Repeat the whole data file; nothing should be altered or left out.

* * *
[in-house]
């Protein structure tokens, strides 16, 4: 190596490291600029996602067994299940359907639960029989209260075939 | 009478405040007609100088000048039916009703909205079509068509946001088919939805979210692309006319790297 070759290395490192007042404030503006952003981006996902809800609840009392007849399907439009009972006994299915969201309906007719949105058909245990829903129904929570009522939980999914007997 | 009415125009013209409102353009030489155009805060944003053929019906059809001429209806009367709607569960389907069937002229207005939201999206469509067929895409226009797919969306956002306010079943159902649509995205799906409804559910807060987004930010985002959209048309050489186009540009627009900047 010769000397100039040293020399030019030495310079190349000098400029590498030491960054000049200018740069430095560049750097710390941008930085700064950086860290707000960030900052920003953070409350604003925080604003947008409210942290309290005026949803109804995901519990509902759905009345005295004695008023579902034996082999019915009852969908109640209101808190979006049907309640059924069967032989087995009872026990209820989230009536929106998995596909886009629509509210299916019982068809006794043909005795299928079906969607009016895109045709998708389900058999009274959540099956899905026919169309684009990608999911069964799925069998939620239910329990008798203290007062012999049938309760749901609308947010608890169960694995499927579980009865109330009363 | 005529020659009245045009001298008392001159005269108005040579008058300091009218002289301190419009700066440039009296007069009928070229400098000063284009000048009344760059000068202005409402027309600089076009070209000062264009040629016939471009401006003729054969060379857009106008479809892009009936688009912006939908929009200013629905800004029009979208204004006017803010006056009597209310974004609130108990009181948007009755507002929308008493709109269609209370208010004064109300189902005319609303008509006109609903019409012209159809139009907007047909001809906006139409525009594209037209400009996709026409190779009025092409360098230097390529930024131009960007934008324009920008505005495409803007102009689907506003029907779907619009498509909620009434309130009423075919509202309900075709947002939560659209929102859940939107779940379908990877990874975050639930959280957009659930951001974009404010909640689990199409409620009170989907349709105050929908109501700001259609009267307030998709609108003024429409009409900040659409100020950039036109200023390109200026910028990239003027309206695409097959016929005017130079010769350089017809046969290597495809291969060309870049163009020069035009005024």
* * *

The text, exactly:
[in-house]
């Protein structure tokens, strides 16, 4: 190596490291600029996602067994299940359907639960029989209260075939 | 009478405040007609100088000048039916009703909205079509068509946001088919939805979210692309006319790297 070759290395490192007042404030503006952003981006996902809800609840009392007849399907439009009972006994299915969201309906007719949105058909245990829903129904929570009522939980999914007997 | 009415125009013209409102353009030489155009805060944003053929019906059809001429209806009367709607569960389907069937002229207005939201999206469509067929895409226009797919969306956002306010079943159902649509995205799906409804559910807060987004930010985002959209048309050489186009540009627009900047 010769000397100039040293020399030019030495310079190349000098400029590498030491960054000049200018740069430095560049750097710390941008930085700064950086860290707000960030900052920003953070409350604003925080604003947008409210942290309290005026949803109804995901519990509902759905009345005295004695008023579902034996082999019915009852969908109640209101808190979006049907309640059924069967032989087995009872026990209820989230009536929106998995596909886009629509509210299916019982068809006794043909005795299928079906969607009016895109045709998708389900058999009274959540099956899905026919169309684009990608999911069964799925069998939620239910329990008798203290007062012999049938309760749901609308947010608890169960694995499927579980009865109330009363 | 005529020659009245045009001298008392001159005269108005040579008058300091009218002289301190419009700066440039009296007069009928070229400098000063284009000048009344760059000068202005409402027309600089076009070209000062264009040629016939471009401006003729054969060379857009106008479809892009009936688009912006939908929009200013629905800004029009979208204004006017803010006056009597209310974004609130108990009181948007009755507002929308008493709109269609209370208010004064109300189902005319609303008509006109609903019409012209159809139009907007047909001809906006139409525009594209037209400009996709026409190779009025092409360098230097390529930024131009960007934008324009920008505005495409803007102009689907506003029907779907619009498509909620009434309130009423075919509202309900075709947002939560659209929102859940939107779940379908990877990874975050639930959280957009659930951001974009404010909640689990199409409620009170989907349709105050929908109501700001259609009267307030998709609108003024429409009409900040659409100020950039036109200023390109200026910028990239003027309206695409097959016929005017130079010769350089017809046969290597495809291969060309870049163009020069035009005024």